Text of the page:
For years, anti-smoking ads effectively reduced smoking by emphasizing negative images of smokers afflicted with lung cancer. Unfortunately, these ads caused the public to equate smoking and lung cancer, and villianized smokers and lung cancer patients instead of tobacco and tobacco companies. This "smoking equals lung cancer" meme is persistent, pervasive, and generates lung cancer stigma.
Lung cancer stigma increases depression and blame among patients and their family members, reduces compassion and funding for lung cancer, hinders awareness of other lung cancer risk factors, and discourages those at high risk from seeking lung cancer screening that could save their lives.
The "smoking equals lung cancer" meme is unfair and inaccurate. The Centers for Disease Control and Prevention (CDC) and the National Cancer Institute (NCI) state smoking affects every organ in the body and is a risk factor for twelve cancers as well as sixteen other diseases, including heart disease, the biggest killer of all. In fact, more people die of smoking-related cardiovascular disease than die of lung cancer. But publications and media usually mention smoking and smoking cessation only in association with lung cancer. This reinforces the stigma.
What do we want?
We're asking US and global cancer organizations, media companies, researchers, and professional organizations to help reduce lung cancer stigma by reducing the "smoking equals lung cancer" mindset. We're asking they do this by using the following tactics in their communications:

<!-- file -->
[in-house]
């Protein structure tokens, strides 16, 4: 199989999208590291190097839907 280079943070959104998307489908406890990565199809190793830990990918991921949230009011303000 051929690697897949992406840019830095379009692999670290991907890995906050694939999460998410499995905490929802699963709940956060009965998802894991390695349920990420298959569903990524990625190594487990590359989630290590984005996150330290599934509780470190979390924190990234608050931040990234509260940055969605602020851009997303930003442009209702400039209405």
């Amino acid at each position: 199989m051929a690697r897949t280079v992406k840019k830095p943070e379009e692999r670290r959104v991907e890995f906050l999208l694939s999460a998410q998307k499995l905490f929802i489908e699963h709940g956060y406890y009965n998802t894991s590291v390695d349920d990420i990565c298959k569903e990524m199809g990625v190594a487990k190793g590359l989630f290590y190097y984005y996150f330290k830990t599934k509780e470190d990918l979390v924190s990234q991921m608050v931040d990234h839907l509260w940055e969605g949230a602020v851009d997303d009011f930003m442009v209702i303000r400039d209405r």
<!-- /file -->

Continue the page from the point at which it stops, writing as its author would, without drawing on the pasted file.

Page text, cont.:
- avoid using any images of tobacco products in communications about lung cancer
- refer to smoking as a RISK FACTOR for cancer (instead of a cause)
- when discussing smoking in association with lung cancer, include references to other known risk factors for lung cancer
- avoid featuring communications about smoking and smoking cessation in proximity to lung cancer communications whenever possible
- discuss smoking and smoking cessation in association with EVERY cancer (not just lung cancer) and every disease linked to smoking
Why do we care?
Lung cancer is the most deadly cancer. In the US alone, a jumbo jet's worth of lung cancer patients die every day. One in sixteen people in the US will get it in their lifetime, and about 80% of them will be nonsmokers. Organizations that promote smoking cessation focus on lung cancer patients (most of whom do not smoke) rather than ALL patients whose diseases are linked to smoking. The fact is, smoking cessation cannot cure ANY cancer, nor guarantee a person will not get lung cancer. Because of stigma, many people don't know that anyone with lungs can get lung cancer, and that lung cancer research is funded at a level far less per death that other major cancers. Members of the Lung Cancer Social Media (#LCSM) community want to change these facts in our lifetimes.
You can learn more about lung cancer stigma here
Supporters of this petition include [names of lung cancer organizations]
- Centers For Disease Control
- American Cancer Society
- Cure Magazine
Stop promoting lung cancer stigma in the media
LCSM Chat started this petition with a single signature, and now has 447 supporters. Start a petition today to change something you care about.